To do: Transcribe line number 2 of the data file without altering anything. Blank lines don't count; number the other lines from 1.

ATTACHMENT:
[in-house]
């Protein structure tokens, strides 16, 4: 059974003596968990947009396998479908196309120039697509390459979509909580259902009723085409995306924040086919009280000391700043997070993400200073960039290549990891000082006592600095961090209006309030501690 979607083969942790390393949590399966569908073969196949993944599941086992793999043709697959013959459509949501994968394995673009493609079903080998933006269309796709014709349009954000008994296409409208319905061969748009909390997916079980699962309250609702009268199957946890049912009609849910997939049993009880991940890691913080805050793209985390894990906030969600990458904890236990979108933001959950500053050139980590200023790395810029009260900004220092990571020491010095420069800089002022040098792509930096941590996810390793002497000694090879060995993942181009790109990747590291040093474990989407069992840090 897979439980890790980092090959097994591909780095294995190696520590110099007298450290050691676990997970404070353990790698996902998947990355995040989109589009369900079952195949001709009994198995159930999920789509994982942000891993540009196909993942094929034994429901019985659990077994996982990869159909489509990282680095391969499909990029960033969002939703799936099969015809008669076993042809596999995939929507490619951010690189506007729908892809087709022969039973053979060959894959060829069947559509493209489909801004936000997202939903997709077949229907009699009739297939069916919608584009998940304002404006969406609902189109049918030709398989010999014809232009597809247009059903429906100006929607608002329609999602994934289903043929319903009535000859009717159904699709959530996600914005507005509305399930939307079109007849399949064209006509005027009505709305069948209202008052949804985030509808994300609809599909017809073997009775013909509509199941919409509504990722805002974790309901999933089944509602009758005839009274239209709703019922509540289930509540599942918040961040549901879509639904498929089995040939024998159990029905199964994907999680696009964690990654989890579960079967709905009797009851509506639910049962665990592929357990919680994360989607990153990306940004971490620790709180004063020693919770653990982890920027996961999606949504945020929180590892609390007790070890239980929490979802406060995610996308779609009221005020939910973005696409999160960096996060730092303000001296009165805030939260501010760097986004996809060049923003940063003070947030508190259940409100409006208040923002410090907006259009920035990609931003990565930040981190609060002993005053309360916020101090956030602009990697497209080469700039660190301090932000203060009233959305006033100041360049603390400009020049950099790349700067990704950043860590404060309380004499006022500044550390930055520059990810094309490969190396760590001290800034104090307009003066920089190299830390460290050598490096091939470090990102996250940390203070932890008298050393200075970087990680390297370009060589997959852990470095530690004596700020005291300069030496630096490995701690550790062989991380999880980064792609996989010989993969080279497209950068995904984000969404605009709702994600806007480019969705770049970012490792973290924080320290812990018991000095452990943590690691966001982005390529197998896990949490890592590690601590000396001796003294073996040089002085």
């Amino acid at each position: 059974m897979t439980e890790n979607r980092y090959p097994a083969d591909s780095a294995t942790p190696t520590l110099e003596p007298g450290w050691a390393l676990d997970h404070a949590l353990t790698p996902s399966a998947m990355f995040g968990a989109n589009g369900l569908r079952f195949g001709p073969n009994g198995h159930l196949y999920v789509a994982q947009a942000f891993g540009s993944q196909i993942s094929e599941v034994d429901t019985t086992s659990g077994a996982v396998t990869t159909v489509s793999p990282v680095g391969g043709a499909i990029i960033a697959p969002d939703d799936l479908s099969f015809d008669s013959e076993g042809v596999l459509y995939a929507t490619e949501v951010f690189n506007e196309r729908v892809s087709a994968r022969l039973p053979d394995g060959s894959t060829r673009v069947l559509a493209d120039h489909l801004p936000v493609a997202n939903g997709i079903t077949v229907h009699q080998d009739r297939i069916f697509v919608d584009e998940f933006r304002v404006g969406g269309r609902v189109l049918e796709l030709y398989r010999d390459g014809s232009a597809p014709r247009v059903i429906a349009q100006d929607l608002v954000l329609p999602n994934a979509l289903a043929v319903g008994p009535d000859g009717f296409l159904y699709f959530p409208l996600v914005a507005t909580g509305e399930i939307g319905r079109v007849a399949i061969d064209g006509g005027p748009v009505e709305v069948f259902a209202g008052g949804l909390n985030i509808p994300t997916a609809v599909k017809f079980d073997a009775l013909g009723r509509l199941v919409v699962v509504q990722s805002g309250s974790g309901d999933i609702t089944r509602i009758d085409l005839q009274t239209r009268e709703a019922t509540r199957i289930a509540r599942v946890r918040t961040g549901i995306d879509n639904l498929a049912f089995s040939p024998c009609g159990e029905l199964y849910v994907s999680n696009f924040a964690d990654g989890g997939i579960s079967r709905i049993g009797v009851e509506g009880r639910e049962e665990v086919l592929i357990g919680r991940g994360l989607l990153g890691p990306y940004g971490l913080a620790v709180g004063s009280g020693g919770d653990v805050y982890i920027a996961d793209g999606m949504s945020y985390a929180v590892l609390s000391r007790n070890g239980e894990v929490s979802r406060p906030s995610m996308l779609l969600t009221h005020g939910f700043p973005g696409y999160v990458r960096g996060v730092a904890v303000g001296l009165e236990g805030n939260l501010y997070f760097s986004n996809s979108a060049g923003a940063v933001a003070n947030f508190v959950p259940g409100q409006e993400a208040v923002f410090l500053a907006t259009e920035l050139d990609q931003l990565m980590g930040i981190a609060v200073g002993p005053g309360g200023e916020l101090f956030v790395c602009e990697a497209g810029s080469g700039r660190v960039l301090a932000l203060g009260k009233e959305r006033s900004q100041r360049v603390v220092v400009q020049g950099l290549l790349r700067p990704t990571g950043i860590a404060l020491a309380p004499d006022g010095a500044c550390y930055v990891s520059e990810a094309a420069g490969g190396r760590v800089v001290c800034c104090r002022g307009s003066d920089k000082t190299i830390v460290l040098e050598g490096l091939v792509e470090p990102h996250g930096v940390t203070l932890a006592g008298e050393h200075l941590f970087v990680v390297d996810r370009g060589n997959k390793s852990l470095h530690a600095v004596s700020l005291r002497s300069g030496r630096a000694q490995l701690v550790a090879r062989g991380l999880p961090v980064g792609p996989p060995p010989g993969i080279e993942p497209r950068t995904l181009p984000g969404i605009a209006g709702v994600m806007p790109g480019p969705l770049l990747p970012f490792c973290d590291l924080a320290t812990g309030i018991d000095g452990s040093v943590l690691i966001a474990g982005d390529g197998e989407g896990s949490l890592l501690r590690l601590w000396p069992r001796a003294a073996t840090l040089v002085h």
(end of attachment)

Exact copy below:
């Protein structure tokens, strides 16, 4: 059974003596968990947009396998479908196309120039697509390459979509909580259902009723085409995306924040086919009280000391700043997070993400200073960039290549990891000082006592600095961090209006309030501690 979607083969942790390393949590399966569908073969196949993944599941086992793999043709697959013959459509949501994968394995673009493609079903080998933006269309796709014709349009954000008994296409409208319905061969748009909390997916079980699962309250609702009268199957946890049912009609849910997939049993009880991940890691913080805050793209985390894990906030969600990458904890236990979108933001959950500053050139980590200023790395810029009260900004220092990571020491010095420069800089002022040098792509930096941590996810390793002497000694090879060995993942181009790109990747590291040093474990989407069992840090 897979439980890790980092090959097994591909780095294995190696520590110099007298450290050691676990997970404070353990790698996902998947990355995040989109589009369900079952195949001709009994198995159930999920789509994982942000891993540009196909993942094929034994429901019985659990077994996982990869159909489509990282680095391969499909990029960033969002939703799936099969015809008669076993042809596999995939929507490619951010690189506007729908892809087709022969039973053979060959894959060829069947559509493209489909801004936000997202939903997709077949229907009699009739297939069916919608584009998940304002404006969406609902189109049918030709398989010999014809232009597809247009059903429906100006929607608002329609999602994934289903043929319903009535000859009717159904699709959530996600914005507005509305399930939307079109007849399949064209006509005027009505709305069948209202008052949804985030509808994300609809599909017809073997009775013909509509199941919409509504990722805002974790309901999933089944509602009758005839009274239209709703019922509540289930509540599942918040961040549901879509639904498929089995040939024998159990029905199964994907999680696009964690990654989890579960079967709905009797009851509506639910049962665990592929357990919680994360989607990153990306940004971490620790709180004063020693919770653990982890920027996961999606949504945020929180590892609390007790070890239980929490979802406060995610996308779609009221005020939910973005696409999160960096996060730092303000001296009165805030939260501010760097986004996809060049923003940063003070947030508190259940409100409006208040923002410090907006259009920035990609931003990565930040981190609060002993005053309360916020101090956030602009990697497209080469700039660190301090932000203060009233959305006033100041360049603390400009020049950099790349700067990704950043860590404060309380004499006022500044550390930055520059990810094309490969190396760590001290800034104090307009003066920089190299830390460290050598490096091939470090990102996250940390203070932890008298050393200075970087990680390297370009060589997959852990470095530690004596700020005291300069030496630096490995701690550790062989991380999880980064792609996989010989993969080279497209950068995904984000969404605009709702994600806007480019969705770049970012490792973290924080320290812990018991000095452990943590690691966001982005390529197998896990949490890592590690601590000396001796003294073996040089002085």